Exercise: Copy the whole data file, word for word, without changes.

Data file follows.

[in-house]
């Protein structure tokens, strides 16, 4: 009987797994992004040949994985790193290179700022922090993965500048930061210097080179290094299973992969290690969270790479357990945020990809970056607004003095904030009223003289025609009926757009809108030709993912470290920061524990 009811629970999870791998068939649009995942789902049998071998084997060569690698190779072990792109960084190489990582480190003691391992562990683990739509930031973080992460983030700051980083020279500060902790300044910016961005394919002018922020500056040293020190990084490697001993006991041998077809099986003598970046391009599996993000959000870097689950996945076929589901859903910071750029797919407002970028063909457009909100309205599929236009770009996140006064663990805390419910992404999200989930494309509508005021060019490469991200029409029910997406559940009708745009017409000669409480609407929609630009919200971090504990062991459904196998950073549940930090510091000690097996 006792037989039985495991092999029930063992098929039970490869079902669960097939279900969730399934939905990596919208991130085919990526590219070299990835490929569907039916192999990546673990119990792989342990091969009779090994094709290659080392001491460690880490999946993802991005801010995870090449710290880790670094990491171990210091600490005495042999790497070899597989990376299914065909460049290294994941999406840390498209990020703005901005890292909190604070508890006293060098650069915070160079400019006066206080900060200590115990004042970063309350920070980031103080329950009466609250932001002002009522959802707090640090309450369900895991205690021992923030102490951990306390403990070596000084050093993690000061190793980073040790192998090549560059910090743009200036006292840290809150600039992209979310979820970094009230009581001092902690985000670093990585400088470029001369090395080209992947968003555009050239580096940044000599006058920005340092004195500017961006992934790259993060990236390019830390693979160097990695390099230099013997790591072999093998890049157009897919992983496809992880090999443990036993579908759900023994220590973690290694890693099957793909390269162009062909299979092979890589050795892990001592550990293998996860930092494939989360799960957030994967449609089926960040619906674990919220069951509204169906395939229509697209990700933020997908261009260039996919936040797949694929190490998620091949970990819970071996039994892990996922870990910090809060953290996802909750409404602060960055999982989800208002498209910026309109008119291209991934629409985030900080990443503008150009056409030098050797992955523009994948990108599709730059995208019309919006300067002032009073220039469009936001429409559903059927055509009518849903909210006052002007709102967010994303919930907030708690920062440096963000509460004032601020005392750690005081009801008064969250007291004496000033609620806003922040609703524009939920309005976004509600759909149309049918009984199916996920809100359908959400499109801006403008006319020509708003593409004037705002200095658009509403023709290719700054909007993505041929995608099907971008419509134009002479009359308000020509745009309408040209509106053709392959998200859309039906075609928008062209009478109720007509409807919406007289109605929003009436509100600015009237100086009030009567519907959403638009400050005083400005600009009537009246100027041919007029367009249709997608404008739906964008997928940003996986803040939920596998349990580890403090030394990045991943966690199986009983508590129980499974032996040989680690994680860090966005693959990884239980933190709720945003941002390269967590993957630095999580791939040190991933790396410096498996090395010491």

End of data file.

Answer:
[in-house]
């Protein structure tokens, strides 16, 4: 009987797994992004040949994985790193290179700022922090993965500048930061210097080179290094299973992969290690969270790479357990945020990809970056607004003095904030009223003289025609009926757009809108030709993912470290920061524990 009811629970999870791998068939649009995942789902049998071998084997060569690698190779072990792109960084190489990582480190003691391992562990683990739509930031973080992460983030700051980083020279500060902790300044910016961005394919002018922020500056040293020190990084490697001993006991041998077809099986003598970046391009599996993000959000870097689950996945076929589901859903910071750029797919407002970028063909457009909100309205599929236009770009996140006064663990805390419910992404999200989930494309509508005021060019490469991200029409029910997406559940009708745009017409000669409480609407929609630009919200971090504990062991459904196998950073549940930090510091000690097996 006792037989039985495991092999029930063992098929039970490869079902669960097939279900969730399934939905990596919208991130085919990526590219070299990835490929569907039916192999990546673990119990792989342990091969009779090994094709290659080392001491460690880490999946993802991005801010995870090449710290880790670094990491171990210091600490005495042999790497070899597989990376299914065909460049290294994941999406840390498209990020703005901005890292909190604070508890006293060098650069915070160079400019006066206080900060200590115990004042970063309350920070980031103080329950009466609250932001002002009522959802707090640090309450369900895991205690021992923030102490951990306390403990070596000084050093993690000061190793980073040790192998090549560059910090743009200036006292840290809150600039992209979310979820970094009230009581001092902690985000670093990585400088470029001369090395080209992947968003555009050239580096940044000599006058920005340092004195500017961006992934790259993060990236390019830390693979160097990695390099230099013997790591072999093998890049157009897919992983496809992880090999443990036993579908759900023994220590973690290694890693099957793909390269162009062909299979092979890589050795892990001592550990293998996860930092494939989360799960957030994967449609089926960040619906674990919220069951509204169906395939229509697209990700933020997908261009260039996919936040797949694929190490998620091949970990819970071996039994892990996922870990910090809060953290996802909750409404602060960055999982989800208002498209910026309109008119291209991934629409985030900080990443503008150009056409030098050797992955523009994948990108599709730059995208019309919006300067002032009073220039469009936001429409559903059927055509009518849903909210006052002007709102967010994303919930907030708690920062440096963000509460004032601020005392750690005081009801008064969250007291004496000033609620806003922040609703524009939920309005976004509600759909149309049918009984199916996920809100359908959400499109801006403008006319020509708003593409004037705002200095658009509403023709290719700054909007993505041929995608099907971008419509134009002479009359308000020509745009309408040209509106053709392959998200859309039906075609928008062209009478109720007509409807919406007289109605929003009436509100600015009237100086009030009567519907959403638009400050005083400005600009009537009246100027041919007029367009249709997608404008739906964008997928940003996986803040939920596998349990580890403090030394990045991943966690199986009983508590129980499974032996040989680690994680860090966005693959990884239980933190709720945003941002390269967590993957630095999580791939040190991933790396410096498996090395010491």